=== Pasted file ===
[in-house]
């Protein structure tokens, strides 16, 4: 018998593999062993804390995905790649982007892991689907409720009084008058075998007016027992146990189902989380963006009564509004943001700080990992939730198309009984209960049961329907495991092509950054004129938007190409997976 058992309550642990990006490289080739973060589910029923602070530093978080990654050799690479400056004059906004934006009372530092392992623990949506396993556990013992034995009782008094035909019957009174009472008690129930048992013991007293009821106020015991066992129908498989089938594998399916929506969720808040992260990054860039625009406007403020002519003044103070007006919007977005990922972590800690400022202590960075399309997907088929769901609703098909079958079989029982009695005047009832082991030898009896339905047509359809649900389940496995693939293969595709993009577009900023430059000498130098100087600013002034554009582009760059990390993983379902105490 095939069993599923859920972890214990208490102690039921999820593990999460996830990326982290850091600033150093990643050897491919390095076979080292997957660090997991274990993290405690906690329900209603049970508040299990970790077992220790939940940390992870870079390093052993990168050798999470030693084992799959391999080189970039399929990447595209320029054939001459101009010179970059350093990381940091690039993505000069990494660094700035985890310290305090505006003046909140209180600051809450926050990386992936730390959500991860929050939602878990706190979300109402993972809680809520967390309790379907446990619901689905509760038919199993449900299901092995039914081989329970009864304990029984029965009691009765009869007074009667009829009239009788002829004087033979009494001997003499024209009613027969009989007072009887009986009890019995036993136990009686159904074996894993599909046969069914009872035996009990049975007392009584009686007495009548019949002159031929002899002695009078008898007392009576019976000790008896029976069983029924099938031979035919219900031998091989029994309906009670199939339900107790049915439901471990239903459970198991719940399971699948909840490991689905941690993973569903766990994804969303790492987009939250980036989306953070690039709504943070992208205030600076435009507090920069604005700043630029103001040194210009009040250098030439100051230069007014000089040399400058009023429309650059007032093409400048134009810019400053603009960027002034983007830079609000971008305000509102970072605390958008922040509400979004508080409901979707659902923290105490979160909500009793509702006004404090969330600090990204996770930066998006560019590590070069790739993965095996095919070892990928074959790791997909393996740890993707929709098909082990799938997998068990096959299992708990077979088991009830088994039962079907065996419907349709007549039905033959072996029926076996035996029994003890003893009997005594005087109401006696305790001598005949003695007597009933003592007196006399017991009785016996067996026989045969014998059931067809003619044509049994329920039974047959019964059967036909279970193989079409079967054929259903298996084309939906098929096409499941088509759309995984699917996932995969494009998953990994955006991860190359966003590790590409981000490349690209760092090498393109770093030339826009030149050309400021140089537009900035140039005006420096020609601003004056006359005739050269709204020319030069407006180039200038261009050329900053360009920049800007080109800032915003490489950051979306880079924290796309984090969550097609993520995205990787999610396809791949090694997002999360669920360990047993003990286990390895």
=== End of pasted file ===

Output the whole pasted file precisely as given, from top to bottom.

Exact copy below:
[in-house]
């Protein structure tokens, strides 16, 4: 018998593999062993804390995905790649982007892991689907409720009084008058075998007016027992146990189902989380963006009564509004943001700080990992939730198309009984209960049961329907495991092509950054004129938007190409997976 058992309550642990990006490289080739973060589910029923602070530093978080990654050799690479400056004059906004934006009372530092392992623990949506396993556990013992034995009782008094035909019957009174009472008690129930048992013991007293009821106020015991066992129908498989089938594998399916929506969720808040992260990054860039625009406007403020002519003044103070007006919007977005990922972590800690400022202590960075399309997907088929769901609703098909079958079989029982009695005047009832082991030898009896339905047509359809649900389940496995693939293969595709993009577009900023430059000498130098100087600013002034554009582009760059990390993983379902105490 095939069993599923859920972890214990208490102690039921999820593990999460996830990326982290850091600033150093990643050897491919390095076979080292997957660090997991274990993290405690906690329900209603049970508040299990970790077992220790939940940390992870870079390093052993990168050798999470030693084992799959391999080189970039399929990447595209320029054939001459101009010179970059350093990381940091690039993505000069990494660094700035985890310290305090505006003046909140209180600051809450926050990386992936730390959500991860929050939602878990706190979300109402993972809680809520967390309790379907446990619901689905509760038919199993449900299901092995039914081989329970009864304990029984029965009691009765009869007074009667009829009239009788002829004087033979009494001997003499024209009613027969009989007072009887009986009890019995036993136990009686159904074996894993599909046969069914009872035996009990049975007392009584009686007495009548019949002159031929002899002695009078008898007392009576019976000790008896029976069983029924099938031979035919219900031998091989029994309906009670199939339900107790049915439901471990239903459970198991719940399971699948909840490991689905941690993973569903766990994804969303790492987009939250980036989306953070690039709504943070992208205030600076435009507090920069604005700043630029103001040194210009009040250098030439100051230069007014000089040399400058009023429309650059007032093409400048134009810019400053603009960027002034983007830079609000971008305000509102970072605390958008922040509400979004508080409901979707659902923290105490979160909500009793509702006004404090969330600090990204996770930066998006560019590590070069790739993965095996095919070892990928074959790791997909393996740890993707929709098909082990799938997998068990096959299992708990077979088991009830088994039962079907065996419907349709007549039905033959072996029926076996035996029994003890003893009997005594005087109401006696305790001598005949003695007597009933003592007196006399017991009785016996067996026989045969014998059931067809003619044509049994329920039974047959019964059967036909279970193989079409079967054929259903298996084309939906098929096409499941088509759309995984699917996932995969494009998953990994955006991860190359966003590790590409981000490349690209760092090498393109770093030339826009030149050309400021140089537009900035140039005006420096020609601003004056006359005739050269709204020319030069407006180039200038261009050329900053360009920049800007080109800032915003490489950051979306880079924290796309984090969550097609993520995205990787999610396809791949090694997002999360669920360990047993003990286990390895």